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[Pages 249 - 253]

The Birkenau Platform

by Marton Istvan

Translated by Susan Geroe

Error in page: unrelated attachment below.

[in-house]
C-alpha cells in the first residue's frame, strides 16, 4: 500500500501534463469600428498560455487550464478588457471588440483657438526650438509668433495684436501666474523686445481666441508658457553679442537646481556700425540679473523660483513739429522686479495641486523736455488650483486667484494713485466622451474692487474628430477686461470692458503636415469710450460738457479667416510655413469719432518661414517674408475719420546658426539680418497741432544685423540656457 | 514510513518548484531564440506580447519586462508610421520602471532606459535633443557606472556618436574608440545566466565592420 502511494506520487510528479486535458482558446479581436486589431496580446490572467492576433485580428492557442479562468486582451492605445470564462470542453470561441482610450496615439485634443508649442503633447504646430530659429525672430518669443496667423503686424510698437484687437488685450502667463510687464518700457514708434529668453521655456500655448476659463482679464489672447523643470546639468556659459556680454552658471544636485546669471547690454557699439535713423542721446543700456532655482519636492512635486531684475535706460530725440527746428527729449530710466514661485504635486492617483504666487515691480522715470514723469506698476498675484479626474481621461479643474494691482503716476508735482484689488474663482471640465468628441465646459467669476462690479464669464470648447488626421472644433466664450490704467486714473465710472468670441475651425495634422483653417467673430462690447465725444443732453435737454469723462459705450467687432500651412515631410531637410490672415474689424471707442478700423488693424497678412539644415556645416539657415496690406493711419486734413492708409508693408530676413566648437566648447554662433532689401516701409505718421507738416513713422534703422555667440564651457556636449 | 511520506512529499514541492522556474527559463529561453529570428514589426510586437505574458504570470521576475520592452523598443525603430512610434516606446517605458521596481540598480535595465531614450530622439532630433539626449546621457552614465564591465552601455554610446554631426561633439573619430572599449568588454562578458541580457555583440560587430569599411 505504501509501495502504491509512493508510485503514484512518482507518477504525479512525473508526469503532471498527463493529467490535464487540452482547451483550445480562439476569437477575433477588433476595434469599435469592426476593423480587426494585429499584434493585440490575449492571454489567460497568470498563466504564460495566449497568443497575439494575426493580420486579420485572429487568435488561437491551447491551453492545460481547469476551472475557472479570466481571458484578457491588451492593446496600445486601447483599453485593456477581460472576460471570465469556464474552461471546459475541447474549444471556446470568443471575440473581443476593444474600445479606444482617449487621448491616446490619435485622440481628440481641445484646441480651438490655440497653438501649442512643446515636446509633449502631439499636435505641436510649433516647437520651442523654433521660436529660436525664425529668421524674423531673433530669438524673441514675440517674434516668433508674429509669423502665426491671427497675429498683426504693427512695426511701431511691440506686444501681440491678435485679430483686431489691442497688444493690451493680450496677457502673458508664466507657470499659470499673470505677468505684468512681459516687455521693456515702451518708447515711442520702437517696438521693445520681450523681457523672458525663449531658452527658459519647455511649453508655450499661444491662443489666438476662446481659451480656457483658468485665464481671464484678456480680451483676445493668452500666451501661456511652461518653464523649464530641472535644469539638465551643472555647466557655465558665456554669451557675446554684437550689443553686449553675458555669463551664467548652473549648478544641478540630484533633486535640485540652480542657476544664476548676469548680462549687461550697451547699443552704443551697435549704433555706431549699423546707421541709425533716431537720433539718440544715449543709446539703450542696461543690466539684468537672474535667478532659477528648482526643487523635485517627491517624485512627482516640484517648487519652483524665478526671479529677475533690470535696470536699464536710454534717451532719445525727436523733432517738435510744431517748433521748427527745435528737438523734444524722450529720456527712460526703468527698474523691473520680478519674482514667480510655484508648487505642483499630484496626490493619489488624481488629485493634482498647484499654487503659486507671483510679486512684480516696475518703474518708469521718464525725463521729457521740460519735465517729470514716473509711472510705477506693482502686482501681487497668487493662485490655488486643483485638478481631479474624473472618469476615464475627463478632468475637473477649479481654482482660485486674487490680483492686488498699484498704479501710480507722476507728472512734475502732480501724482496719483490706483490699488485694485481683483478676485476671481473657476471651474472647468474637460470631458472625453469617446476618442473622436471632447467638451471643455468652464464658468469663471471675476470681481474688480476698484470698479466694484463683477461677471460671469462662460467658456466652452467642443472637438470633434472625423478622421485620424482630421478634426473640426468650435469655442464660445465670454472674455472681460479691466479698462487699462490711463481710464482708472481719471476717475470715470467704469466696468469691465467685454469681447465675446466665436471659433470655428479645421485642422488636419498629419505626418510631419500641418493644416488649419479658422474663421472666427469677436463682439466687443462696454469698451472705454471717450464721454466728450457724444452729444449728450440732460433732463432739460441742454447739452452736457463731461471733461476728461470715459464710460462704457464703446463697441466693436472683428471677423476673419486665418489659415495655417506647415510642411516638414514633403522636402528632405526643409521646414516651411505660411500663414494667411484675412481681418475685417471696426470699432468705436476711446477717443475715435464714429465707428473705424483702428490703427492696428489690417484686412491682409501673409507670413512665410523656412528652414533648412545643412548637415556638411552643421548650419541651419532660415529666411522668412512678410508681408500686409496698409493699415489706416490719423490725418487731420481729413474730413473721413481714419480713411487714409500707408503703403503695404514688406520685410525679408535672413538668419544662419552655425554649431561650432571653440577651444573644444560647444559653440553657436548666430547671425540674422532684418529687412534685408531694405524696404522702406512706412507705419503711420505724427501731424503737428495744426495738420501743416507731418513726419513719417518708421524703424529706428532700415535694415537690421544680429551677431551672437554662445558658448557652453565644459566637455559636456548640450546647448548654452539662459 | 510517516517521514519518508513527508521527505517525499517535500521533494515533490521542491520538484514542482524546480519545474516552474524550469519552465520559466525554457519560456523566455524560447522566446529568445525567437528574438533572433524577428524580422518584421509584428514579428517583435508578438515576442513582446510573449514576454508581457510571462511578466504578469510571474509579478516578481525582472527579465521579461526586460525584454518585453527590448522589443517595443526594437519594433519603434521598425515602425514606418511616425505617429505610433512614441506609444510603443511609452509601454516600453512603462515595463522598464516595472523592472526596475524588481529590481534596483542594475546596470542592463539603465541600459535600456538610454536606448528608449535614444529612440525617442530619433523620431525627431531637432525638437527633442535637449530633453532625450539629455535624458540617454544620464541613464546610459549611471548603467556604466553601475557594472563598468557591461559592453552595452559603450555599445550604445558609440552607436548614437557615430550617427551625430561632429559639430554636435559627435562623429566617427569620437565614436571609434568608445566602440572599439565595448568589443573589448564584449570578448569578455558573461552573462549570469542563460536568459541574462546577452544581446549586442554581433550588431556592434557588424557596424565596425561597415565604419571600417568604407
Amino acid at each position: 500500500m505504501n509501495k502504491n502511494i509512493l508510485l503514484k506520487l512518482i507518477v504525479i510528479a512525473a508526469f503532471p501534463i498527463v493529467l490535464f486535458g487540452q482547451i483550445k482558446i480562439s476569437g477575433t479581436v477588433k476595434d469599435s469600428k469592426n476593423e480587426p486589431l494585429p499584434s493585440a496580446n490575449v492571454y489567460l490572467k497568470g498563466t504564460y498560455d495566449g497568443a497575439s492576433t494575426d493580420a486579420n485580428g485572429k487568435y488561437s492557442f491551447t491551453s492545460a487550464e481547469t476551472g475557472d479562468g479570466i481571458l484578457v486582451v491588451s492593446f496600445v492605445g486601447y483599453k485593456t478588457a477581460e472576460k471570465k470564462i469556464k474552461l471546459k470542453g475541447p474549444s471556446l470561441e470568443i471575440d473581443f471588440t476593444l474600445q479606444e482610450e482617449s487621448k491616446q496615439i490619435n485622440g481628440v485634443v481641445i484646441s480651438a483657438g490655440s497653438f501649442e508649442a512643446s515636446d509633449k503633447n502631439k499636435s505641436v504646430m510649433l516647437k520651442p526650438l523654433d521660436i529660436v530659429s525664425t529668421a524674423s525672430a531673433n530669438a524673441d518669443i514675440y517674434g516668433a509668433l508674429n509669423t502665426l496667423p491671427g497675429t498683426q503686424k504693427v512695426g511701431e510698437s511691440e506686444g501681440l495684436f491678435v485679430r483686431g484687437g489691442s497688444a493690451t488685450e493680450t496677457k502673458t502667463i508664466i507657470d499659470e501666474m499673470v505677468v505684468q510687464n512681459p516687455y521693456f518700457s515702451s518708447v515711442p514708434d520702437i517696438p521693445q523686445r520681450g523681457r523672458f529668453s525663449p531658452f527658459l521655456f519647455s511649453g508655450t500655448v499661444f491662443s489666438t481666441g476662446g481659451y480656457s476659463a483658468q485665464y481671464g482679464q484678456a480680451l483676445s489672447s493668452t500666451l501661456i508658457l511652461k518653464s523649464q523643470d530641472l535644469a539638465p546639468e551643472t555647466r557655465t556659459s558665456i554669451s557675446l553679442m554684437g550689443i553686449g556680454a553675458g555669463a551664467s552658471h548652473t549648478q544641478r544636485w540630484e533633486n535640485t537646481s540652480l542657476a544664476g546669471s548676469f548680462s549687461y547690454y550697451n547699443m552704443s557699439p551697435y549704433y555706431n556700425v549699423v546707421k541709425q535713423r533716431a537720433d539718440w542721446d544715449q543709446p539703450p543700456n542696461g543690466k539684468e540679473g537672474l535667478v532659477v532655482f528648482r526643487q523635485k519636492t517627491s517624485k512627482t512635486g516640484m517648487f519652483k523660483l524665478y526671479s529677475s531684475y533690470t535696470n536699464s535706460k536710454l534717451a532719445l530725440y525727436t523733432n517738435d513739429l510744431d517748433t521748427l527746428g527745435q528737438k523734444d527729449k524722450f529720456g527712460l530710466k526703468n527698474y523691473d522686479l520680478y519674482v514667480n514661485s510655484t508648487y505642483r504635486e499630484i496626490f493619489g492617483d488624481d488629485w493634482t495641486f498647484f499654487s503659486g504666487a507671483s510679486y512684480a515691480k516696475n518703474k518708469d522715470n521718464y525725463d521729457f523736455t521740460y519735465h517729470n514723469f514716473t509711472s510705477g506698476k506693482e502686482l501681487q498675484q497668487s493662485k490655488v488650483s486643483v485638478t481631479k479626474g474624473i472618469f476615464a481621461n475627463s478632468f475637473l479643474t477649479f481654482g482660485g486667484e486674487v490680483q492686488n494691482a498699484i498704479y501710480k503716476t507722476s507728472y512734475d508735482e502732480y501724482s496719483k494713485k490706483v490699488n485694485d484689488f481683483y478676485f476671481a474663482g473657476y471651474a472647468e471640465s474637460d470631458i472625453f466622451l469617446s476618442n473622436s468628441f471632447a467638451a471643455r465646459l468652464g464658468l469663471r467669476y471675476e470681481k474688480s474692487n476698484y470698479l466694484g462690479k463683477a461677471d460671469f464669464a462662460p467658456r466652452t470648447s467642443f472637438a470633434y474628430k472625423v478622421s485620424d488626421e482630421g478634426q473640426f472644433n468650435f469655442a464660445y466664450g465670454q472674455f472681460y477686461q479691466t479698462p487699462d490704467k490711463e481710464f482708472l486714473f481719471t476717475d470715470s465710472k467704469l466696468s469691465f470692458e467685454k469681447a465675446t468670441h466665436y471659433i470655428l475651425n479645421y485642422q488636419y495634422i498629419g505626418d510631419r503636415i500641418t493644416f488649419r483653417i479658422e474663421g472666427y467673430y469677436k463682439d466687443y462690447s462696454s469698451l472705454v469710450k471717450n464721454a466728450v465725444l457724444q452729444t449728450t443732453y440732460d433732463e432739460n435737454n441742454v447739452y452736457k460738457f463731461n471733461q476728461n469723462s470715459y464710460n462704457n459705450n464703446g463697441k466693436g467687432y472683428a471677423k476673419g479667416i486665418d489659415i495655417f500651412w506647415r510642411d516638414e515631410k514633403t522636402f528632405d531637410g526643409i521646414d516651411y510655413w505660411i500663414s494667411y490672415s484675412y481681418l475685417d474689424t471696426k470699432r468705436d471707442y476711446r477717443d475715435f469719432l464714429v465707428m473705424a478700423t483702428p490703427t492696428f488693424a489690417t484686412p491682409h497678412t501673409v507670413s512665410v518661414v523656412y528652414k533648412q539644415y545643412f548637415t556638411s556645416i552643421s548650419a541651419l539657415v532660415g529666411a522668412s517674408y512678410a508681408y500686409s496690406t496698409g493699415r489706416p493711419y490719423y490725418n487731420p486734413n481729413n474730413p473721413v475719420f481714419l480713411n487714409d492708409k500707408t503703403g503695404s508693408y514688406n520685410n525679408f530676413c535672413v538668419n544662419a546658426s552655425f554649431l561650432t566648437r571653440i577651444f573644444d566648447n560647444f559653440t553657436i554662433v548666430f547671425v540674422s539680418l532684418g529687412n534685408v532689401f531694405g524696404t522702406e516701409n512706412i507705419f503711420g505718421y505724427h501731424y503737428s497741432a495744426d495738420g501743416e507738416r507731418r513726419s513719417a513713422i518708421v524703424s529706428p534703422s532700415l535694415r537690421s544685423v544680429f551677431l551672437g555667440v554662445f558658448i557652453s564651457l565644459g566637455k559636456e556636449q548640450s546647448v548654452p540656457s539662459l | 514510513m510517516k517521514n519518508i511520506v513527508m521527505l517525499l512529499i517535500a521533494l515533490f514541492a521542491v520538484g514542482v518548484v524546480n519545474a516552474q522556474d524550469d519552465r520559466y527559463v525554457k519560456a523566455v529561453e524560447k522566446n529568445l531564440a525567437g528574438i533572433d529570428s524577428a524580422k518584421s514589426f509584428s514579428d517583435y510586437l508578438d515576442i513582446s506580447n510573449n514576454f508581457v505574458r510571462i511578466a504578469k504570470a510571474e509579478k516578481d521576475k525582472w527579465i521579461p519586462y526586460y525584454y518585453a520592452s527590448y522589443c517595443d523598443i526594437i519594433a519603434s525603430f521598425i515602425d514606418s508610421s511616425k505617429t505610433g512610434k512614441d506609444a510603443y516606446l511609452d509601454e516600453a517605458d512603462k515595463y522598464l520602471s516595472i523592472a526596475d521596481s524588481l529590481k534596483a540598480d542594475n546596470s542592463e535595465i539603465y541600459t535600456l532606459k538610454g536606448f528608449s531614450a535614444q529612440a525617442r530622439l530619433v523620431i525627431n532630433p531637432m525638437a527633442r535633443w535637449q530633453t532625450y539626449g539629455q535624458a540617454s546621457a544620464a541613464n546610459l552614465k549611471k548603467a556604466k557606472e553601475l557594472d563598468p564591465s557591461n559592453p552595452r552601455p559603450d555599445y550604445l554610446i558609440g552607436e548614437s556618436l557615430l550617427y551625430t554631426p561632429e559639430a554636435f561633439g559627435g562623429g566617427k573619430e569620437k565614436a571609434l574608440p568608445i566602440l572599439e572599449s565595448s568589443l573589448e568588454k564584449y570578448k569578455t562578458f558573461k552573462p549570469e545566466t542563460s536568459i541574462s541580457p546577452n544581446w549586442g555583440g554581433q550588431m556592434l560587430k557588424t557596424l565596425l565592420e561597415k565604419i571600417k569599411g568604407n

On that end-of-May dawn, when we queued up in front of our ghetto homes waiting for orders to be deported, a gendarme called the eighteen-year-old Eva Szasz an unspeakable name. He did not talk to her privately, rather in front of her parents and some other hundred or so people. I heard it too. I was standing there, between my father-in-law and my wife, in one of the lines. Yes, I was standing paralyzed. Neither I, nor anyone else retaliated for the insult, which in fact was addressed to all of us, as well as to Eva, the university student. Had I then snapped at the gendarme, or at least beat him to death, my poor little wife who I thought would surely survive, could have been the proudest woman within the society of a handful of survivors - Jewish widows, widowed Jews. But the moment that challenged my resolve and honesty slipped away shortly, sarcastically, and I didn't act. Thus, whoever searches the database of my life, will not find even one impressive deed.